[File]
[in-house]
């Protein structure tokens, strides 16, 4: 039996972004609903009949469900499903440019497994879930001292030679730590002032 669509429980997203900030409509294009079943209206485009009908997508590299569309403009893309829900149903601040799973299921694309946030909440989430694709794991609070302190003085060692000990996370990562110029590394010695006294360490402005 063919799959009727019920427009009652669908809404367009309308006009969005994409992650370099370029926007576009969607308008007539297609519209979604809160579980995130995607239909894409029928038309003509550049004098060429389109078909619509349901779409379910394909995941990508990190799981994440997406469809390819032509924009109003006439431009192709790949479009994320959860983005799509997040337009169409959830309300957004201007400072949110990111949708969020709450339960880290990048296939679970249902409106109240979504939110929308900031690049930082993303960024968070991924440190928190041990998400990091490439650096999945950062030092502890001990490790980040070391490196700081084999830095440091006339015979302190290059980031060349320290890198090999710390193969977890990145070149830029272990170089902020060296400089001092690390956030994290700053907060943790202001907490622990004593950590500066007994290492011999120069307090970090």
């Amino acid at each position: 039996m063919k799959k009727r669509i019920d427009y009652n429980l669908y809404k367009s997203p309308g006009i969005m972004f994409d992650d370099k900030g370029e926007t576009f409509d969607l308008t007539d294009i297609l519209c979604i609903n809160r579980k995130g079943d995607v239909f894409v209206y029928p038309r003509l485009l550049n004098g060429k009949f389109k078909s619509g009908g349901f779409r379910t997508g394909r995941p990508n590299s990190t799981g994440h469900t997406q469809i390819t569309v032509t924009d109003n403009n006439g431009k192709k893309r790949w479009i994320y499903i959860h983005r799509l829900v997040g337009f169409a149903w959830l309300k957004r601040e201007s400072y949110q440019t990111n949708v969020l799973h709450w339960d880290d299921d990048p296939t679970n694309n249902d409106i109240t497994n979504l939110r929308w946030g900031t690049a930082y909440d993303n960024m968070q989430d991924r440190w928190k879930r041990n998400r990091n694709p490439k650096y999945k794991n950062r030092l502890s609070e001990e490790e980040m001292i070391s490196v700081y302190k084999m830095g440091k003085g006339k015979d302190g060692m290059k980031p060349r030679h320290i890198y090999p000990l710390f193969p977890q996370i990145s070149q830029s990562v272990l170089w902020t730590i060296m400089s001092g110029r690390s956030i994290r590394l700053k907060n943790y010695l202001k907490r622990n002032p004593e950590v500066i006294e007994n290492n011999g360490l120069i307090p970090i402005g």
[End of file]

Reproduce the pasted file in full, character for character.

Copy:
[in-house]
């Protein structure tokens, strides 16, 4: 039996972004609903009949469900499903440019497994879930001292030679730590002032 669509429980997203900030409509294009079943209206485009009908997508590299569309403009893309829900149903601040799973299921694309946030909440989430694709794991609070302190003085060692000990996370990562110029590394010695006294360490402005 063919799959009727019920427009009652669908809404367009309308006009969005994409992650370099370029926007576009969607308008007539297609519209979604809160579980995130995607239909894409029928038309003509550049004098060429389109078909619509349901779409379910394909995941990508990190799981994440997406469809390819032509924009109003006439431009192709790949479009994320959860983005799509997040337009169409959830309300957004201007400072949110990111949708969020709450339960880290990048296939679970249902409106109240979504939110929308900031690049930082993303960024968070991924440190928190041990998400990091490439650096999945950062030092502890001990490790980040070391490196700081084999830095440091006339015979302190290059980031060349320290890198090999710390193969977890990145070149830029272990170089902020060296400089001092690390956030994290700053907060943790202001907490622990004593950590500066007994290492011999120069307090970090």
């Amino acid at each position: 039996m063919k799959k009727r669509i019920d427009y009652n429980l669908y809404k367009s997203p309308g006009i969005m972004f994409d992650d370099k900030g370029e926007t576009f409509d969607l308008t007539d294009i297609l519209c979604i609903n809160r579980k995130g079943d995607v239909f894409v209206y029928p038309r003509l485009l550049n004098g060429k009949f389109k078909s619509g009908g349901f779409r379910t997508g394909r995941p990508n590299s990190t799981g994440h469900t997406q469809i390819t569309v032509t924009d109003n403009n006439g431009k192709k893309r790949w479009i994320y499903i959860h983005r799509l829900v997040g337009f169409a149903w959830l309300k957004r601040e201007s400072y949110q440019t990111n949708v969020l799973h709450w339960d880290d299921d990048p296939t679970n694309n249902d409106i109240t497994n979504l939110r929308w946030g900031t690049a930082y909440d993303n960024m968070q989430d991924r440190w928190k879930r041990n998400r990091n694709p490439k650096y999945k794991n950062r030092l502890s609070e001990e490790e980040m001292i070391s490196v700081y302190k084999m830095g440091k003085g006339k015979d302190g060692m290059k980031p060349r030679h320290i890198y090999p000990l710390f193969p977890q996370i990145s070149q830029s990562v272990l170089w902020t730590i060296m400089s001092g110029r690390s956030i994290r590394l700053k907060n943790y010695l202001k907490r622990n002032p004593e950590v500066i006294e007994n290492n011999g360490l120069i307090p970090i402005g």